Fannie Ward

Fannie Ward (born Fannie Buchanan; February 22, 1872 – January 27, 1952), also credited as Fanny Ward, was an American actress of stage and screen.[1] Known for performing in both comedic and dramatic roles, she was cast in The Cheat, a sexually-charged 1915 silent film directed by Cecil B. DeMille. Reportedly, Ward's ageless appearance helped her to achieve and maintain her celebrity. In its obituary for her, The New York Times describes her as "an actress who never quite reached the top in her profession ... [and who] tirelessly devoted herself to appearing perpetually youthful, an act that made her famous".[2]

Fannie Ward
Fannie Ward 1917.jpg
Ward in 1917
Fannie Buchanan

(1872-02-22)February 22, 1872
DiedJanuary 27, 1952(1952-01-27) (aged 79)
Years active1890–1898, 1905–1952
Joseph Lewis
(m. 1898; div. 1914)

(m. 1915; died 1950)

Early life and stage careerEdit

Ward, c. 1884-1890

Born in St. Louis, Missouri, Ward was the only daughter of Eliza and John Buchanan, who was a dry goods merchant. She had one sibling, a brother, Benton.[3]

In 1890, "against the wishes of her parents", Ward made her stage debut as Cupid in Pippino with vaudevillian star Eddie Foy.[2] She soon became a success in 10 stage productions in New York City before sailing in 1894 to London, where she performed in The Shop Girl. Her performances there led critics to compare Ward favorably to actress Maude Adams. In 1898, however, she married a wealthy diamond merchant and retired from the stage. Ward resumed her career in 1905 after her husband suffered severe business losses that left him, according to news reports, "practically penniless".[4] In April 1907, she returned to the Broadway stage to perform in A Marriage of Reason at the Wallack's Theatre.[5] She was then cast two years later in another Broadway production, The New Lady Bantock; and after its run at Wallack's, she and other cast members took the play on tour to various cities during the latter half of 1909.[6][7] Yet another popular Broadway play in which she performed was the comedy Madam President, which was presented at the Garrick Theatre from September 1913 to January 1914.[8]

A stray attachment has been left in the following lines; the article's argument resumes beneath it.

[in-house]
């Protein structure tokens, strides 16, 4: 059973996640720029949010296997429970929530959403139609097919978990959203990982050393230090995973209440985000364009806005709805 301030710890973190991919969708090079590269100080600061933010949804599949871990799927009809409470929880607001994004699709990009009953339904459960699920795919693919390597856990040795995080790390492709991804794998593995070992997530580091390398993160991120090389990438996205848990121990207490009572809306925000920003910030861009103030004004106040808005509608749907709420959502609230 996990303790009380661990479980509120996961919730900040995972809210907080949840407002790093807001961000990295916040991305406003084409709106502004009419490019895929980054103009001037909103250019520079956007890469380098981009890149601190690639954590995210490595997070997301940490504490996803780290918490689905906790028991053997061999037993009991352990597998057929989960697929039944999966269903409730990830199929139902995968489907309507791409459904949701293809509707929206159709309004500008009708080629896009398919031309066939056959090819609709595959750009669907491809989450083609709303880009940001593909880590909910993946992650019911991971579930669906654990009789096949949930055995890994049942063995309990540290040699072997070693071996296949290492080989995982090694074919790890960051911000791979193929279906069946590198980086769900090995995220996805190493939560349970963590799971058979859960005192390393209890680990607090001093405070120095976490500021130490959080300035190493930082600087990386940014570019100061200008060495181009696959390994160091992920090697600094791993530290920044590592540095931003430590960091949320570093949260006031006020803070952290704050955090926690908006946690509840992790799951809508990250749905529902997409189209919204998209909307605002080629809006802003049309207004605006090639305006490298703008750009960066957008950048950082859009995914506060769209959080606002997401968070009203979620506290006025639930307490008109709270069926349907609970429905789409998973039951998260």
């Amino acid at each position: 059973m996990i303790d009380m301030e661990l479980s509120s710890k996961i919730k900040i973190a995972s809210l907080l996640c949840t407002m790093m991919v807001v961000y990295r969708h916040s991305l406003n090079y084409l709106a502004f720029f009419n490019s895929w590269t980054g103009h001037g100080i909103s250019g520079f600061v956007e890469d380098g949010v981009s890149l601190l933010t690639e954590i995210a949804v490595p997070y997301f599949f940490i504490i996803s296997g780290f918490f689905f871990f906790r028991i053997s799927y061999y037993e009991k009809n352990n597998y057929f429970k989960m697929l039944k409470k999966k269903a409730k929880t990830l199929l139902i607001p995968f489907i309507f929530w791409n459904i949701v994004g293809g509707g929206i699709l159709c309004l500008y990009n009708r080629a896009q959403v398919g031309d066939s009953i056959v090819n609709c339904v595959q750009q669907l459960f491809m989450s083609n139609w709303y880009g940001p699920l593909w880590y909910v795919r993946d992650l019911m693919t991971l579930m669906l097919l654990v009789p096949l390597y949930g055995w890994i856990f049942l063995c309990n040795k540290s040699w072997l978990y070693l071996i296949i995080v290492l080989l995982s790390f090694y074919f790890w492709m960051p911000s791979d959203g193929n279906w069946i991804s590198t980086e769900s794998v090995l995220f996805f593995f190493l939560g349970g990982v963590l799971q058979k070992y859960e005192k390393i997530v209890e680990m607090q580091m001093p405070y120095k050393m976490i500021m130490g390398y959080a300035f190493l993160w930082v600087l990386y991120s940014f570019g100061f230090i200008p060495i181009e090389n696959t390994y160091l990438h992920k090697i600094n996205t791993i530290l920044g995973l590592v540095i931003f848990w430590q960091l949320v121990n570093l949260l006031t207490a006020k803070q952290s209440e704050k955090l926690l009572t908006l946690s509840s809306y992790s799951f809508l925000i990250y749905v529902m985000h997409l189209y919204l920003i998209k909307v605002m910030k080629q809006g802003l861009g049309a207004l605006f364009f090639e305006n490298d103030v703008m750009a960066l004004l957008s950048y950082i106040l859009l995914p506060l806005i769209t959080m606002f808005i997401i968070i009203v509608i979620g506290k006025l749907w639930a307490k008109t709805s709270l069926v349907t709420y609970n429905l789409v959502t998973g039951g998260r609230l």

The Profiteers (1919)

In 1915, around the time Ward's stage career was waning, American movie producer and director Cecil B. DeMille convinced her to perform in The Cheat, a silent film melodrama co-starring Japanese actor Sessue Hayakawa. The film proved to be a sensation due to its plot mingling of racial and sexual themes. In it Ward portrays a society woman who embezzles money and turns to an Asian ivory dealer (Hayakawa) for help, with brutal consequences.[9] The movie launched the careers of DeMille and Hayakawa, who soon became Hollywood's first Asian star.[10]

In addition to starring in The Hardest Way in 1921, Ward also appears in several shorts released in the 1920s: the Phonofilm short Father Time (1924) in which she sings; another Phonofilm production, The Perennial Flapper (1924); and in the Vitaphone short The Miracle Woman (1929).

In 1926, trading on her ever-youthful public image, Ward opened a Paris beauty shop, "The Fountain of Youth".

Personal life and deathEdit